TS Catapult says UK’s transport industry must prepare for increased cyber-security threat


According to the Transport Systems Catapult (TSC), the UK transport sector needs to increase its focus on cyber-security in the face of rapidly emerging technological developments.

In a new report, Cyber security and intelligent mobility, supported by IBM, The Institute of Engineering Technology (IET), the Intelligent Mobility Partnership (IMPART), and the Digital Catapult, the TSC cites numerous trends in the realms of technology, cyber security, mobility and society that are converging to make it a much more complex environment in which to deliver safe, secure and reliable mobility services and infrastructure. In particular the TSC is highlighting the emergence of a global ‘intelligent mobility’ market, featuring connected and automated vehicles (CAVs), the Internet of Things (IoT), and the increasing use of personal data to create services tailored to the individual. This will rapidly add another layer of complexity into an already vulnerable transport network, as well as open new cyber threats.

One example highlighted is the rush to automation for cars, trains and buses. The TSC warns that current detection and action times on cyber incidents is measured in days, weeks and even months. However, autonomous vehicle systems will require detection, identification and resolution within seconds to prevent serious safety consequences. While the threats will increase, the TSC is also keen to point out that the UK is well placed to take a lead in resolution and prevention.

“The cyber security issues faced by transport in the future will not simply be an acceleration of the current constant, with more cyber attacks,” noted Andrew Everett, chief strategy officer at the TSC. “The way we move people and goods around the globe is undergoing a radical change. It is being driven by technological advances, such as wireless communications, smart devices, open data, the Internet of Things, and more recently artificial intelligence. The surface area of potential attacks is set to increase significantly and the transport industry needs to get to grips with this immediately. The UK is a world leader in cyber security. These skills can be transferred into the realm of transport, and supportive government policies provide an excellent basis with which to proceed. Already there has been research in the automotive, aviation and marine sectors. However, greater focus and a shared vision among transport industry business, academia and technology companies is needed if we are to provide an effective response to emerging threats.”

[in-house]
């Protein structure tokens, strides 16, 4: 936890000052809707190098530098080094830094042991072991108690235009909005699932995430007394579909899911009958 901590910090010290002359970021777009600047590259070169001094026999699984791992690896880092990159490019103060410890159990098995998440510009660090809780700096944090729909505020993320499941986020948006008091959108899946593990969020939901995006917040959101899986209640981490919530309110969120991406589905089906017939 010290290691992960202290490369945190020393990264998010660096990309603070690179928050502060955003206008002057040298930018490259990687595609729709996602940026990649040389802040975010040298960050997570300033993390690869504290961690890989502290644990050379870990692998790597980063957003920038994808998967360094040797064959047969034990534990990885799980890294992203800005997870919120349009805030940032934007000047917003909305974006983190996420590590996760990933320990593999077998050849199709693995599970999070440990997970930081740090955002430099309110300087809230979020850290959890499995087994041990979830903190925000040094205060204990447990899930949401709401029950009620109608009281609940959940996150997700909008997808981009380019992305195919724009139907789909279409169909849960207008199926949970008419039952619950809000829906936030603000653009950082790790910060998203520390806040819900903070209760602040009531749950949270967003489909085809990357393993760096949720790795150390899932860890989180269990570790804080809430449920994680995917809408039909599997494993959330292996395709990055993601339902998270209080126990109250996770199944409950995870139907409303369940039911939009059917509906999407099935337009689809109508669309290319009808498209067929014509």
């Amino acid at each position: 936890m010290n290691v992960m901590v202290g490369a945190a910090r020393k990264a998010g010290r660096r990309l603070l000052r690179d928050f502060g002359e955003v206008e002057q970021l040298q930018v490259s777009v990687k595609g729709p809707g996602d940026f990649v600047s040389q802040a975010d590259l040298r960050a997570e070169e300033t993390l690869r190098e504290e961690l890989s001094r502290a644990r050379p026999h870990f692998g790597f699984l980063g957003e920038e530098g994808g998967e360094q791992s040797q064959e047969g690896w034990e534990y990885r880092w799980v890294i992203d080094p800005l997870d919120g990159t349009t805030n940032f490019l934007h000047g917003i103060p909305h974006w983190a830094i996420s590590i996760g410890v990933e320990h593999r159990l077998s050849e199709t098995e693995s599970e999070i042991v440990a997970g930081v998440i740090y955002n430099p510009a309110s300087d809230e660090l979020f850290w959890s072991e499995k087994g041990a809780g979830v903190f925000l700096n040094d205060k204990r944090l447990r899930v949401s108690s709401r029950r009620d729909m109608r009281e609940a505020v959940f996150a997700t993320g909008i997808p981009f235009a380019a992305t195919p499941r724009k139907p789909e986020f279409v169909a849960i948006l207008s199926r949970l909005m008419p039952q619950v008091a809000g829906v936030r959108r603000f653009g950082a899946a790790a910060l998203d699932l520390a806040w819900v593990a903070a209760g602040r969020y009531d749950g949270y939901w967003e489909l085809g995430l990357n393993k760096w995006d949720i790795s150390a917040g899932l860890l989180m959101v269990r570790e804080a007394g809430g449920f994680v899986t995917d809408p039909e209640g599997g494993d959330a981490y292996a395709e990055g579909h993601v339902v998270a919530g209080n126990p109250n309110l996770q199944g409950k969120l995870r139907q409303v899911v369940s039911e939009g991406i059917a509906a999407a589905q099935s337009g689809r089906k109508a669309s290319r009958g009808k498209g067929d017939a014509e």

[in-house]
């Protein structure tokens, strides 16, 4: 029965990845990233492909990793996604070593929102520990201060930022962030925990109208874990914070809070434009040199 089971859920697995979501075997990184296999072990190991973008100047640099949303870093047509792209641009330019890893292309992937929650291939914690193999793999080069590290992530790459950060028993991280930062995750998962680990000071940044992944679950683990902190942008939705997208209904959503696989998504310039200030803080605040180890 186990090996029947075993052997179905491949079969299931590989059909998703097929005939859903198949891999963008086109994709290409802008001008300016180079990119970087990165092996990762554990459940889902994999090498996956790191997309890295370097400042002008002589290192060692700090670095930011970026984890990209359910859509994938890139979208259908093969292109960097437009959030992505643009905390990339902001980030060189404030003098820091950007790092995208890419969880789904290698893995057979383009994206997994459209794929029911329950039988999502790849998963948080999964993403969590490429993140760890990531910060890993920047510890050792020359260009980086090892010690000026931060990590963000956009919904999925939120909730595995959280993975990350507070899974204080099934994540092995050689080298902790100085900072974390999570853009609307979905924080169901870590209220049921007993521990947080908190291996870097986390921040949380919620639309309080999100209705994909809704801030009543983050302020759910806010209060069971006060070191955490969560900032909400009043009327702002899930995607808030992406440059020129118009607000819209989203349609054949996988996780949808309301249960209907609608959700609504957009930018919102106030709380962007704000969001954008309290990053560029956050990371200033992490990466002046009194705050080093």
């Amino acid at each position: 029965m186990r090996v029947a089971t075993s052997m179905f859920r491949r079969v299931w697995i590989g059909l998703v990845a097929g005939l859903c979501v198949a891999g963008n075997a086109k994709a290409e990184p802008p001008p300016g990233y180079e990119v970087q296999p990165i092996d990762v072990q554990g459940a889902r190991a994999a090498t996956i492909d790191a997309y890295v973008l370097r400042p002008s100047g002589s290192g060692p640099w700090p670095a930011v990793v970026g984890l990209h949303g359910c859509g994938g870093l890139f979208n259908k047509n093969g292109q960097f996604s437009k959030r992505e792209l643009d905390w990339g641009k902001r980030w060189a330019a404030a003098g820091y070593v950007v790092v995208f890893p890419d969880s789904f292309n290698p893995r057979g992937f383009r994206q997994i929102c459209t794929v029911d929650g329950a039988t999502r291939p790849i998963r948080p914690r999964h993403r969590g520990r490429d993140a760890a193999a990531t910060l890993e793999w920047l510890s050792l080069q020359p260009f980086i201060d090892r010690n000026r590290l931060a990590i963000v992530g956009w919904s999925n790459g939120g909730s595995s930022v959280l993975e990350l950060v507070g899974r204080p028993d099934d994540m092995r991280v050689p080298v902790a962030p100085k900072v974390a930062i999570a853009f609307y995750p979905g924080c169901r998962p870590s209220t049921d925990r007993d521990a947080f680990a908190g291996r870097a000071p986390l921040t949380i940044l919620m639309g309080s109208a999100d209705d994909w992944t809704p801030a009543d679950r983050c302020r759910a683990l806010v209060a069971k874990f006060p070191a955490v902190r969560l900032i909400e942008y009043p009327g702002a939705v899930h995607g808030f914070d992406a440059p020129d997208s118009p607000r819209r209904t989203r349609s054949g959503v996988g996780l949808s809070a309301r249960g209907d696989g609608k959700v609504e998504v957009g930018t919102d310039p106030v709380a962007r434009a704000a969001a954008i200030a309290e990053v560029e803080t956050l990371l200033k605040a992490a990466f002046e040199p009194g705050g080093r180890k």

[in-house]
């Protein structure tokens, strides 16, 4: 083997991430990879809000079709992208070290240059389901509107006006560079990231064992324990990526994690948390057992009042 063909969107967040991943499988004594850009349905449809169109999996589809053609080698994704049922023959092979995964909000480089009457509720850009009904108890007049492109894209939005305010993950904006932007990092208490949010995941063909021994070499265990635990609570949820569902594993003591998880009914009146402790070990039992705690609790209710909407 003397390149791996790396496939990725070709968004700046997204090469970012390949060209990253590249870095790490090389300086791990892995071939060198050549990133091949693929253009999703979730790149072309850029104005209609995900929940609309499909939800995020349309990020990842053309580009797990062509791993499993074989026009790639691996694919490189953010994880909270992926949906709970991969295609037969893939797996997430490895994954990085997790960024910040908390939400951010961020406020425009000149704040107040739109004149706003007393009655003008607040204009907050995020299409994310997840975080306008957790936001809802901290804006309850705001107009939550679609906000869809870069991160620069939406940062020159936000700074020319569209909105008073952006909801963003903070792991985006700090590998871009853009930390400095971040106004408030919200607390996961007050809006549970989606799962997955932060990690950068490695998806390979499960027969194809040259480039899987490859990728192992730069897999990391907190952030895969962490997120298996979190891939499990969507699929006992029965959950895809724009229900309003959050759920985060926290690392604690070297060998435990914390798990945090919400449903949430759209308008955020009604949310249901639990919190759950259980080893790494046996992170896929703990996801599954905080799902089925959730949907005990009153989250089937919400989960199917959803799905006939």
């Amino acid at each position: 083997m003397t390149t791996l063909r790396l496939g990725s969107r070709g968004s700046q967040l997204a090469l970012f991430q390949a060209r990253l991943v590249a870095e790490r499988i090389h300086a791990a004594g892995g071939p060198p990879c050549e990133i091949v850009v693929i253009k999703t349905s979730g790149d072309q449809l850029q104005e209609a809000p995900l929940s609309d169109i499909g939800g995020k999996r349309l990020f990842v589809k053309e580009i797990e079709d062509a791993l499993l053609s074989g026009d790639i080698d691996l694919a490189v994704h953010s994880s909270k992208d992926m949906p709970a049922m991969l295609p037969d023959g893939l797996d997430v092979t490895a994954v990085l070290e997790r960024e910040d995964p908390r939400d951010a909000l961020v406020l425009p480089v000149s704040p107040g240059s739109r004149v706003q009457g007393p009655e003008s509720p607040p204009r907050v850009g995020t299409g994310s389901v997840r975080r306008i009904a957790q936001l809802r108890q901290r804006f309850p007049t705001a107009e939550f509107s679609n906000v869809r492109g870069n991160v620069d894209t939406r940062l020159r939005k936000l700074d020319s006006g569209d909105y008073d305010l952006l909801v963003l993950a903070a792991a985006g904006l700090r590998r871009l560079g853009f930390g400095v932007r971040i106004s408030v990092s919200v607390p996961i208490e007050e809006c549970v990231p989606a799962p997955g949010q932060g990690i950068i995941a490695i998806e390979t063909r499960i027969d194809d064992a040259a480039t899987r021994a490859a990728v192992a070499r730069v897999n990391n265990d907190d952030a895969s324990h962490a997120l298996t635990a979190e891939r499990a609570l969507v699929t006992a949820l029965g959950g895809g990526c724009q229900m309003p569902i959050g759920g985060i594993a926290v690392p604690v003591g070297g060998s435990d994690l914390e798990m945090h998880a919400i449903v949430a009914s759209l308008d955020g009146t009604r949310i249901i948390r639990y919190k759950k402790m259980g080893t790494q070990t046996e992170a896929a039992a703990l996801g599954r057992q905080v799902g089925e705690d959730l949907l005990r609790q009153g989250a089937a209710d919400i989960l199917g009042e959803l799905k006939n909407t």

Anna Bonne, head of the transport sector at the IET, commented, “Intelligent mobility has huge potential to transform the way we travel. The UK is leading the world in this area, especially through its trials of autonomous vehicles. Operation of an autonomous vehicle will be heavily dependent on a lot of software embedded in the vehicle and the ability to communicate to other vehicles and the road infrastructure, so it is crucial that all aspects of cyber security are considered carefully. This report aims to raise awareness of the cyber security challenge in intelligent mobility and ensure that cyber security is considered at the design phase and not as an afterthought.”

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About Author


Tom has edited Traffic Technology International (TTi) magazine and its Traffic Technology Today website since May 2014. During his time at the title, he has interviewed some of the top transportation chiefs at public agencies around the world as well as CEOs of leading multinationals and ground-breaking start-ups. Tom's earlier career saw him working on some the UK's leading consumer magazine titles. He has a law degree from the London School of Economics (LSE).